by Derek Bromley

Napa Valley Register

It is now public knowledge that the Napa Farmers Market will be leaving its “home” of the past four seasons at the South Napa Century Center. While it has been exciting to see the complex come to life as each new tenant opened its doors, it has been doubly exciting to see the Napa community warm to —and eventually embrace — the market’s new location.

A farmers market is a community gathering place, and as the community has gathered over these past four years it has lifted up new businesses (both in the market and surrounding it), while also benefiting from the bounty that the market brings.

As a small business owner who launched my business at the Napa Farmers Market, I am incredibly grateful to both the market and the Napa community for the opportunity to be a part of it. But as a Napa Farmers Market board member, I am genuinely excited for what the future holds.

On a busy summer Saturday, the market will host over 100 vendors and 2,000 shoppers. Fresh seasonal produce, meat, eggs, honey, seafood, nuts, olive oil and breads are all selling at a feverish pace.

Artisans are showcasing their handmade crafts, and prepared-food vendors are selling a range of choices from sorbets and pastries to specialty coffee and probiotic spritzers. Charitable contributions and stall fees help us fund our Market Match program, doubling CalFresh benefits to help the less fortunate in our community feed their families with wholesome, nutritious food.

A broad swath of our Napa community — from politicians and business leaders to artists and families, rich and poor, liberal and conservative — all are mingling, conversing, shopping, and sharing in the bounty that is the Napa Farmers Market. All of this is happening to the backdrop of performances by local musicians, and educational and entertaining kids’ activities like Story Time.

But the market’s success has created some pressures. The parking lot at South Napa Century Center, once a desert of open asphalt, is now near capacity at peak market hours. Far more vendors are applying for stalls than we can fit into most markets. And starting last winter, we answered the community’s demand to become a year-round market.

Our tenure at the center has served the market, the other center tenants, and our landlords, the Gasser Foundation, well. But it is time to find a permanent location that can meet the long-term needs of the market and its constituents. The market’s board is working with city and county officials, developers and other stakeholders to evaluate a range of alternatives.

My business, Ohm Coffee Roasters, launched on May 2, 2016 — opening day of the Napa Farmers Market season. Thanks to the platform the market afforded us, we now provide specialty coffee for some of the top events in the Bay Area, from BottleRock to Auction Napa Valley, Hardly Strictly Bluegrass to the Napa and Sonoma Film Festivals, the Mondavi Summer Concert Series and Napa Porchfest to feature film and TV sets. We now sell our beans and provide training to a range of wholesale accounts across the North Bay and have just launched our beans in Whole Foods.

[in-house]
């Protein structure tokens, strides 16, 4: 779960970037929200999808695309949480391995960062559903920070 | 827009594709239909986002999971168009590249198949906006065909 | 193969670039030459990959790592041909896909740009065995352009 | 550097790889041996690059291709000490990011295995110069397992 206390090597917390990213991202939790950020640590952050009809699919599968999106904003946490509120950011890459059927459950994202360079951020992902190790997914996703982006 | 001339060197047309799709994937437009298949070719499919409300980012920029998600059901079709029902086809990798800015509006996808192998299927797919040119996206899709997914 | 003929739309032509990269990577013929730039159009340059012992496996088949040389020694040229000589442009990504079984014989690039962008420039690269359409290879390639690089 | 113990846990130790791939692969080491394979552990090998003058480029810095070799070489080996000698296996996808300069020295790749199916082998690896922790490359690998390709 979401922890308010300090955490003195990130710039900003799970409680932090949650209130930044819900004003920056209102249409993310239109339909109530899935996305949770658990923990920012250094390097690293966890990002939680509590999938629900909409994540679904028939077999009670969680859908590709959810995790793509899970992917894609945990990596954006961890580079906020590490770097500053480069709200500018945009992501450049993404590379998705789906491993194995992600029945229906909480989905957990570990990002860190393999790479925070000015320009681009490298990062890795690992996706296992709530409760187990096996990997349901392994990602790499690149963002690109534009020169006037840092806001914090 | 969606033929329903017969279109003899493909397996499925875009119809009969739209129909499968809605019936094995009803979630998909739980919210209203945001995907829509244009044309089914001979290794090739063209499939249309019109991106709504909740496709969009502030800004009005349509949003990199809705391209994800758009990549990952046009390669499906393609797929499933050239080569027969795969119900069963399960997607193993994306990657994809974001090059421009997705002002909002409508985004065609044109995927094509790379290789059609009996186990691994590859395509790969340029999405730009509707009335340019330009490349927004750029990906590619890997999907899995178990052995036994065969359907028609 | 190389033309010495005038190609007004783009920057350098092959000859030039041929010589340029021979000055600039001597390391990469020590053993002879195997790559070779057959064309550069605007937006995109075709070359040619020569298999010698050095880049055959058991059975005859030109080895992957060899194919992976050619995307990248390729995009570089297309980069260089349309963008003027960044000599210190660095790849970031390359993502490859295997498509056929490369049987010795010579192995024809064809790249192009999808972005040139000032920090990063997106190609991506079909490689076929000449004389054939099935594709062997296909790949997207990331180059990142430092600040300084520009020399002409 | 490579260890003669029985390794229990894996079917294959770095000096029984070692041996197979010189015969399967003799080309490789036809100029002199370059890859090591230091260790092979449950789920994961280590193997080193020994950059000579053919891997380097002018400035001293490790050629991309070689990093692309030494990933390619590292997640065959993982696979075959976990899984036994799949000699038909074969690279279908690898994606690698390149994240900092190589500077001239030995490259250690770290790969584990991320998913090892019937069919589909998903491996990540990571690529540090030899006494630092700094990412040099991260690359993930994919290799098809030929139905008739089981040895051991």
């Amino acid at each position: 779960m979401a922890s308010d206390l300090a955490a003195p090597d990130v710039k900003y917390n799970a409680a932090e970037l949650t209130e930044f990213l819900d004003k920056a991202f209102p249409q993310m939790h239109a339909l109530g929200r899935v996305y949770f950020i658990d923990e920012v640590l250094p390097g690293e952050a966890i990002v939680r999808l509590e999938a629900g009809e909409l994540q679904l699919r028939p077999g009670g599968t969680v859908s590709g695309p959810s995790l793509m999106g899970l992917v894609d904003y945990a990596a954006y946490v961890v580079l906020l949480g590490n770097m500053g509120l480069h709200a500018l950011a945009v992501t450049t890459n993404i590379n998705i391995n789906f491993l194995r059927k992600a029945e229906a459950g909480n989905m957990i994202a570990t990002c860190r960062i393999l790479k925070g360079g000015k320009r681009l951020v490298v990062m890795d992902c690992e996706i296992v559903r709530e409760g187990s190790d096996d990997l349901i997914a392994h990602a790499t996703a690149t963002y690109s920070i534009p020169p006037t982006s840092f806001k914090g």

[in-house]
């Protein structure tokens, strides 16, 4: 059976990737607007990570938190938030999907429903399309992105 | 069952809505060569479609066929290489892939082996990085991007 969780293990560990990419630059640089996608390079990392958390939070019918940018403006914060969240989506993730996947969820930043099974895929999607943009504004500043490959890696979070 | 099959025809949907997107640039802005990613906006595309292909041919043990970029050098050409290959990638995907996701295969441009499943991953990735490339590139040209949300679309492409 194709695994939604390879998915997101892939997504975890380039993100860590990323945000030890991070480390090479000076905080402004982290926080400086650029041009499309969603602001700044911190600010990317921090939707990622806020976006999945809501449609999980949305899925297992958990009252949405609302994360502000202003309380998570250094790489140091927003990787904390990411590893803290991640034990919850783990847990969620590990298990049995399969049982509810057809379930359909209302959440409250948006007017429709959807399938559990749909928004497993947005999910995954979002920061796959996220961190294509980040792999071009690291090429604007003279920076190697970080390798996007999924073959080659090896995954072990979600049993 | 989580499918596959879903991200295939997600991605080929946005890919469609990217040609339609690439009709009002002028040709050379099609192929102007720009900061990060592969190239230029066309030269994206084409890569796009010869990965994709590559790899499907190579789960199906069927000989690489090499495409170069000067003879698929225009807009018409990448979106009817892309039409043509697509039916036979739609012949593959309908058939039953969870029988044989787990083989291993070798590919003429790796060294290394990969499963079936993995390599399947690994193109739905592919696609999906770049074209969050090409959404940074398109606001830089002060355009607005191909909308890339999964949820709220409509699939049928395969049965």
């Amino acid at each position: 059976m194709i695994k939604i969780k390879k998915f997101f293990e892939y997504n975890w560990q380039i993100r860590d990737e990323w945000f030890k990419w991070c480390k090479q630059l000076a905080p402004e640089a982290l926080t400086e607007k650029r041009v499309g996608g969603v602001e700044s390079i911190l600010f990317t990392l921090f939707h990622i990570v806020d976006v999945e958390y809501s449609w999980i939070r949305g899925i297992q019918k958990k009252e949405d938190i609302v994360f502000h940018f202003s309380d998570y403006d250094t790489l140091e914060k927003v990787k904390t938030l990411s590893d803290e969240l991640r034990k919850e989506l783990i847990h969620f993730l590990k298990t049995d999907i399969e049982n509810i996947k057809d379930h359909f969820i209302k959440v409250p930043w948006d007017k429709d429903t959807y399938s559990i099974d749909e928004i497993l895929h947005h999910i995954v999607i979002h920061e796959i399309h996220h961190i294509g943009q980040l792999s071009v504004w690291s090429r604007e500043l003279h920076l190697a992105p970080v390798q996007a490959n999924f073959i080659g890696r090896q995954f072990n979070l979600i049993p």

Another market vendor, Monday Bakery, debuted on the same May day. Owner Sally Latimer and I have compared notes, helped each other with business opportunities, and even donated a few joint auction lots together. When she decided to open a downtown café, I jumped at the opportunity to help her develop her coffee program.

Sally’s café has energized the downtown bakery and specialty coffee scene, and her business has taken off. Ohm Coffee Roasters and Monday Bakery are just two small businesses that the farmers market helped to launch.

Do you have a story to share about your Napa Farmers Market experience? Please share it on Facebook or Instagram with the hashtag #lovenapafarmersmarket to help show our community leaders the vital role that this market plays in our community.

Peach Pie Filling

The Napa Farmers Market has an abundance of peaches right now, including heirloom varieties. The following recipe is from Sally Latimer. You can use a store-bought frozen crust, but a crust from scratch is not too difficult or time consuming to make and will dramatically improve the result. Ohm Coffee Roaster’s Black Magick French Press has caramel and fig notes that will pair well with the peaches and bourbon.

1-1/2 pounds ripe peaches, cut in chunks

1/3 cup brown sugar

2 tablespoons bourbon

1/4 teaspoon salt

¼ teaspoon nutmeg

1 tablespoon cornstarch

Combine the peaches, brown sugar, bourbon, salt and nutmeg in a saucepan. Cook until the peaches start to break down, 5 to 10 minutes.

Make a slurry of cornstarch and water and slowly pour it into the peach mixture. Cook until thickened, 5 to 7 minutes. Watch carefully: the mixture scorches easily. Let cool.

Makes enough for one 9-inch pie

Kids activities at the Napa Farmers Market: Bring your youngsters to the market’s Education Station on Tuesday and Saturdays for Story Time at 9:30 a.m. and 10:30 a.m. There might be coloring, matching games or other fun activities, too.

On the KVYN Music Stage: On Saturday, August 24, Scott Pullman will be performing. On Tuesday, Aug. 27, Stewart Degner will be our guest musician.

Harvest of the Month: Through August, enjoy a comparative tasting of melons at the market’s Education Station at 11 a.m.